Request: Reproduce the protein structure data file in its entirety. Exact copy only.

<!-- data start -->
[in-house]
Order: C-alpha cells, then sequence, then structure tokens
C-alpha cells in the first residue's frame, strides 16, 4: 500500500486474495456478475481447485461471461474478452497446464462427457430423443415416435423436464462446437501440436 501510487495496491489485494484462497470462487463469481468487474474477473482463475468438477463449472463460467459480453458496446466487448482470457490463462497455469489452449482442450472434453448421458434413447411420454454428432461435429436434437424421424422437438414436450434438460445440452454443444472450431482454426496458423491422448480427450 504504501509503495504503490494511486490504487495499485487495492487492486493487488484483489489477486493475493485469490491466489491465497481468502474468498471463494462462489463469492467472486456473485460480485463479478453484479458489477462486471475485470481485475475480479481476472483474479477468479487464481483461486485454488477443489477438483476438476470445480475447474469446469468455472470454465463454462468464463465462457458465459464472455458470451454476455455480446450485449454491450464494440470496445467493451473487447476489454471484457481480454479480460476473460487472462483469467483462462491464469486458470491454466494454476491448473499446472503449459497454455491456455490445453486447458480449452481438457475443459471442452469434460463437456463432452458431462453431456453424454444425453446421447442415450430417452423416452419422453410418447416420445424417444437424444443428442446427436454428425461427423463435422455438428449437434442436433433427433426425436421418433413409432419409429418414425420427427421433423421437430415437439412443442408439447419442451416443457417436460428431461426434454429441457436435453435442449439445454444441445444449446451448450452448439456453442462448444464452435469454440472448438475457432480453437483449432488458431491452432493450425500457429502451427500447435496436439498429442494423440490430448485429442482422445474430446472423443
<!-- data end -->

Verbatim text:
[in-house]
Order: C-alpha cells, then sequence, then structure tokens
C-alpha cells in the first residue's frame, strides 16, 4: 500500500486474495456478475481447485461471461474478452497446464462427457430423443415416435423436464462446437501440436 501510487495496491489485494484462497470462487463469481468487474474477473482463475468438477463449472463460467459480453458496446466487448482470457490463462497455469489452449482442450472434453448421458434413447411420454454428432461435429436434437424421424422437438414436450434438460445440452454443444472450431482454426496458423491422448480427450 504504501509503495504503490494511486490504487495499485487495492487492486493487488484483489489477486493475493485469490491466489491465497481468502474468498471463494462462489463469492467472486456473485460480485463479478453484479458489477462486471475485470481485475475480479481476472483474479477468479487464481483461486485454488477443489477438483476438476470445480475447474469446469468455472470454465463454462468464463465462457458465459464472455458470451454476455455480446450485449454491450464494440470496445467493451473487447476489454471484457481480454479480460476473460487472462483469467483462462491464469486458470491454466494454476491448473499446472503449459497454455491456455490445453486447458480449452481438457475443459471442452469434460463437456463432452458431462453431456453424454444425453446421447442415450430417452423416452419422453410418447416420445424417444437424444443428442446427436454428425461427423463435422455438428449437434442436433433427433426425436421418433413409432419409429418414425420427427421433423421437430415437439412443442408439447419442451416443457417436460428431461426434454429441457436435453435442449439445454444441445444449446451448450452448439456453442462448444464452435469454440472448438475457432480453437483449432488458431491452432493450425500457429502451427500447435496436439498429442494423440490430448485429442482422445474430446472423443